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25 Things You Didn’t Know About ‘The Avengers’

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It's hard to believe that it's been a year since The Avengers (2012) hit theaters worldwide, forever changing the superhero landscape, and cementing Joss Whedon as Marvel's shepherd for the near future.

What better way to celebrate the anniversary - and prepare yourself for Marvel Phase 2 - than to watch the movie over again. We'd be willing to bet that much of the behind-the-scenes planning and Avengers trivia still goes unnoticed by even the most devoted of fans. But fear not: we're here to help.

Easter Eggs, trivia, or useless facts to enrich your viewing experience: here are 25 (5 included, rest at source)Things You Didn't Know About The Avengers.

Embodying Whedon's Women



After Loki arrives on the scene and the task of introducing 'the good guys' begins, it is Black Widow (Scarlett Johansson) who kicks things off. The scene was actually a particular treat for Whedon, who had studied the Russian language and literature in college, finally getting to put them to use.

Whilst filming the scene (which despite its order in the film, took place quite late in the shoot) executive producer Jeremy Latcham noted to Whedon that the scene was the only one which appears in the film exactly as it was written in the director's first draft of the script.

Perhaps that's not entirely surprising, given Whedon's flare for heroines (most notably in Buffy the Vampire Slayer). Whedon himself confessed that the Widow introduction is essentially "my career in microcosm," featuring a 'helpless female' tied to a chair, who turns out to be much stronger than the men around her.

Banner's Bassinet

In one of the first scenes filmed during production, the introduction of Dr. Bruce Banner/Hulk (Mark Ruffalo) has the mad scientist explaining to Natasha Romanoff that despite his wishes to keep from unleashing his alter-ego, he warns: "I don't every time get what I want."

The line had been written long before the time came to shoot, but when Joss Whedon noticed that the set decorators had included a crib (splattered with green paint) among the objects found in the improvised Calcutta setting, he realized the words would carry far more weight if Banner touched it as he uttered the line.

Ruffalo agreed, and the shot made it into the final cut of the film. It's an easy moment to miss, but for those paying close attention, the shot offers one of the only glimpses into the life Bruce Banner might have led.

A Dash of Pepper

It may come as somewhat of a surprise - given how memorable the scene turned out to be - but Joss Whedon's original script didn't feature Pepper Potts (Gwyneth Paltrow) at all. It was only Robert Downey, Jr.'s insistence that had Pepper included to give Tony some depth (he would later go on to insist on Pepper sharing a larger part of Iron Man 3 as well).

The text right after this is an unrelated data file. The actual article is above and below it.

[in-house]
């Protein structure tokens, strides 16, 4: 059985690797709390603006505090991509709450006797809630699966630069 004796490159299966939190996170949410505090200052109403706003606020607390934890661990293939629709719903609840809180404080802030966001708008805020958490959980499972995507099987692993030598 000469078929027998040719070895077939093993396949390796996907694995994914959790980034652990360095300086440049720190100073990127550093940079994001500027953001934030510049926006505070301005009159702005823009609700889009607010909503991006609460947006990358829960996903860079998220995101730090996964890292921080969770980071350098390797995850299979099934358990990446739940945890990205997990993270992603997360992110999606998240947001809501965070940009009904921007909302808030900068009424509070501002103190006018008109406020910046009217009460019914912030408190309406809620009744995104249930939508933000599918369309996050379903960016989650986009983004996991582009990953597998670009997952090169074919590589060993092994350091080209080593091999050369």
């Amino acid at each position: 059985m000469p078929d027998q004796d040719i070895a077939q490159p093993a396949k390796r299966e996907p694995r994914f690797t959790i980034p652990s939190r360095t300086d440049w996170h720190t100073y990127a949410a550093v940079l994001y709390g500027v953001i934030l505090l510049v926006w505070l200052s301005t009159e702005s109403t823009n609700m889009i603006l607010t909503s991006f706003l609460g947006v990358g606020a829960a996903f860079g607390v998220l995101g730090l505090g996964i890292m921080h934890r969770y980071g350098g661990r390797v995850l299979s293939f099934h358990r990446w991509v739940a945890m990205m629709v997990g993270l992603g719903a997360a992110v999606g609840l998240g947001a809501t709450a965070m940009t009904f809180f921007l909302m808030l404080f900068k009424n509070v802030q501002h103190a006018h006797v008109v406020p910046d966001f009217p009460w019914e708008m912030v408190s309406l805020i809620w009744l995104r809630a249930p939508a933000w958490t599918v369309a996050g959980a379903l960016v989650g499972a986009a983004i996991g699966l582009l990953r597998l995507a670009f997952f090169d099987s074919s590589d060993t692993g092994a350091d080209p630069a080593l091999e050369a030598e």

Whedon didn't object, claiming that the addition of Potts gave him the chance to "write three minutes of The Thin Man," referring to the quick-and-witty 1934 film starring William Powell and Myrna Loy. The film was infamous for the banter between its leading couple, and is even set to be remade with Johnny Depp in the main role.

The remake has since run into delays, but don't expect Depp to discuss it with Whedon any time soon; it was The Avengers' mammoth box office that limited Depp's last remake, Dark Shadows, to a disappointing domestic gross.

Thought and Memory

Another 'blink and you miss it' Easter-egg can be found when Thor retrieves his brother and begins his mountaintop interrogation. The two ravens startled from their perch by the approaching Asgardians (and later seen circling back) may seem like everyday birds, but fans of Norse mythology know Huginn and Muninn when they see them..

To the Norse, the ravens serve Odin, traveling throughout the world to gather information and reporting it back. The Norse were more than fond of this particular bird, with some scholars arguing that the release of the ravens could also mean Odin himself embodied them on their journey, seeing what they saw and hearing through their ears.

In Marvel comics, the brothers Hugin and Munin act as messengers and assistants, and even show up perched on the throne of Odin (Anthony Hopkins) in the coronation scene of Thor. Even if the 'all-father' couldn't be present to witness this argument between his sons, he was at least represented.

Trading Card Callback

When Fury tosses the still-unsigned collector cards pulled from Coulson's jacket (locker), the image of Steve Rogers' WWII-era USO costume is given top billing. Not hard to understand, since the blood-tinged photo of a young, innocent, and naive Rogers helps set the tone for the scene of disillusionment and the death of a fan-favorite character.

But a closer look at the other cards in the deck shows just a small glimpse of Captain America mid-punch. The card is actually a recreation of the cover to "Captain America" #1, featuring Cap delivering a knockout blow to Adolf Hitler.

It's a quick Easter egg that even die-hard fans might miss, but a nice hint that the rich history of Captain America's legend isn't forgotten in the live-action universe.

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